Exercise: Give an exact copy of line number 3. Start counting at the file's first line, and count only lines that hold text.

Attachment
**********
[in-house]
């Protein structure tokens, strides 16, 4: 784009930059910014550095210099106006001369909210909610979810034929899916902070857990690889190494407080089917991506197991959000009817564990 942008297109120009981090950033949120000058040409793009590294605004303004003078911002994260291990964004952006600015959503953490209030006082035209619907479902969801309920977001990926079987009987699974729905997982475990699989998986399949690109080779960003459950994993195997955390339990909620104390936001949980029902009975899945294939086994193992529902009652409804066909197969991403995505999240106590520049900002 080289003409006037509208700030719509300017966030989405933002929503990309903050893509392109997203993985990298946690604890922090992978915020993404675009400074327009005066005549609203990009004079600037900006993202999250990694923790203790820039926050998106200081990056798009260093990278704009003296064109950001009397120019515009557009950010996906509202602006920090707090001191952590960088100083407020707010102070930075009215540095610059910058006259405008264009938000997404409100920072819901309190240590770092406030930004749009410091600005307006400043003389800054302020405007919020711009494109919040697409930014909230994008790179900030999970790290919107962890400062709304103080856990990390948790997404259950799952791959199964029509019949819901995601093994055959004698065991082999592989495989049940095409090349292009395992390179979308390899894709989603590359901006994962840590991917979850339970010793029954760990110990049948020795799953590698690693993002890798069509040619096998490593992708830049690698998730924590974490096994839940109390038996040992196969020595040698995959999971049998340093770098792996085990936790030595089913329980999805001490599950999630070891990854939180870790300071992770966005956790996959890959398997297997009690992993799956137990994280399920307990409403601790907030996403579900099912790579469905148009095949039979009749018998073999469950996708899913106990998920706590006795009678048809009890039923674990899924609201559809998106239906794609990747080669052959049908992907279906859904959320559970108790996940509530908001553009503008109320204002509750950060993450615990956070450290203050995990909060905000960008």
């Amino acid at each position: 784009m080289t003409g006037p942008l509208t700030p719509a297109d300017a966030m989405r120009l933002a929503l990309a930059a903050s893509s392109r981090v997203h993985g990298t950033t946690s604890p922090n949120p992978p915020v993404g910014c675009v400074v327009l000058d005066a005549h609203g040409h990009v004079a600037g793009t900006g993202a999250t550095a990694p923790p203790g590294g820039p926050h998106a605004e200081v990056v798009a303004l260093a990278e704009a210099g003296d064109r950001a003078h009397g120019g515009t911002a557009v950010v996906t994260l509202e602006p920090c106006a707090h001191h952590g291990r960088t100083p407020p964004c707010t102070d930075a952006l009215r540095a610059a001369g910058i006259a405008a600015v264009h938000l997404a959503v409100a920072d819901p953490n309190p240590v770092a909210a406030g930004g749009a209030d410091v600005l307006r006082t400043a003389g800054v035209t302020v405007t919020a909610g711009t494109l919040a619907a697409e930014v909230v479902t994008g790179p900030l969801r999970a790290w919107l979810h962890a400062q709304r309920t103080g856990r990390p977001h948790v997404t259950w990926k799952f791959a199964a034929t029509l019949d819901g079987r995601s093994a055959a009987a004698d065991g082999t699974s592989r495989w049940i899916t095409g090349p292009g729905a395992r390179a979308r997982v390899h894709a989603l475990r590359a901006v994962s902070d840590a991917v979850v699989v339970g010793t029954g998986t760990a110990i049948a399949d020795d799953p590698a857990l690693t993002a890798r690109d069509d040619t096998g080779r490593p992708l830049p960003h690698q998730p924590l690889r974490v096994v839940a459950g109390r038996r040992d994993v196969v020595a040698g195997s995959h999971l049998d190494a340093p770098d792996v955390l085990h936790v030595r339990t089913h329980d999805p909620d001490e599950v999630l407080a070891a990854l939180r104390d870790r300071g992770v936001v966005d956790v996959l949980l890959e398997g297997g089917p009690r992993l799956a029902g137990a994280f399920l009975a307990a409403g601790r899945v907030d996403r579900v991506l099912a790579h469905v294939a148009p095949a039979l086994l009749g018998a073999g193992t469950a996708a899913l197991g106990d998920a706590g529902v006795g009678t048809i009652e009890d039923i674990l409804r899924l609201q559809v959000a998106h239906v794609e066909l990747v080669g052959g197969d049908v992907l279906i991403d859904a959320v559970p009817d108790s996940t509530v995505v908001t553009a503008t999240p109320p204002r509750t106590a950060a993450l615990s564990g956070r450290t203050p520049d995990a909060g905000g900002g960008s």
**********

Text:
């Amino acid at each position: 784009m080289t003409g006037p942008l509208t700030p719509a297109d300017a966030m989405r120009l933002a929503l990309a930059a903050s893509s392109r981090v997203h993985g990298t950033t946690s604890p922090n949120p992978p915020v993404g910014c675009v400074v327009l000058d005066a005549h609203g040409h990009v004079a600037g793009t900006g993202a999250t550095a990694p923790p203790g590294g820039p926050h998106a605004e200081v990056v798009a303004l260093a990278e704009a210099g003296d064109r950001a003078h009397g120019g515009t911002a557009v950010v996906t994260l509202e602006p920090c106006a707090h001191h952590g291990r960088t100083p407020p964004c707010t102070d930075a952006l009215r540095a610059a001369g910058i006259a405008a600015v264009h938000l997404a959503v409100a920072d819901p953490n309190p240590v770092a909210a406030g930004g749009a209030d410091v600005l307006r006082t400043a003389g800054v035209t302020v405007t919020a909610g711009t494109l919040a619907a697409e930014v909230v479902t994008g790179p900030l969801r999970a790290w919107l979810h962890a400062q709304r309920t103080g856990r990390p977001h948790v997404t259950w990926k799952f791959a199964a034929t029509l019949d819901g079987r995601s093994a055959a009987a004698d065991g082999t699974s592989r495989w049940i899916t095409g090349p292009g729905a395992r390179a979308r997982v390899h894709a989603l475990r590359a901006v994962s902070d840590a991917v979850v699989v339970g010793t029954g998986t760990a110990i049948a399949d020795d799953p590698a857990l690693t993002a890798r690109d069509d040619t096998g080779r490593p992708l830049p960003h690698q998730p924590l690889r974490v096994v839940a459950g109390r038996r040992d994993v196969v020595a040698g195997s995959h999971l049998d190494a340093p770098d792996v955390l085990h936790v030595r339990t089913h329980d999805p909620d001490e599950v999630l407080a070891a990854l939180r104390d870790r300071g992770v936001v966005d956790v996959l949980l890959e398997g297997g089917p009690r992993l799956a029902g137990a994280f399920l009975a307990a409403g601790r899945v907030d996403r579900v991506l099912a790579h469905v294939a148009p095949a039979l086994l009749g018998a073999g193992t469950a996708a899913l197991g106990d998920a706590g529902v006795g009678t048809i009652e009890d039923i674990l409804r899924l609201q559809v959000a998106h239906v794609e066909l990747v080669g052959g197969d049908v992907l279906i991403d859904a959320v559970p009817d108790s996940t509530v995505v908001t553009a503008t999240p109320p204002r509750t106590a950060a993450l615990s564990g956070r450290t203050p520049d995990a909060g905000g900002g960008s």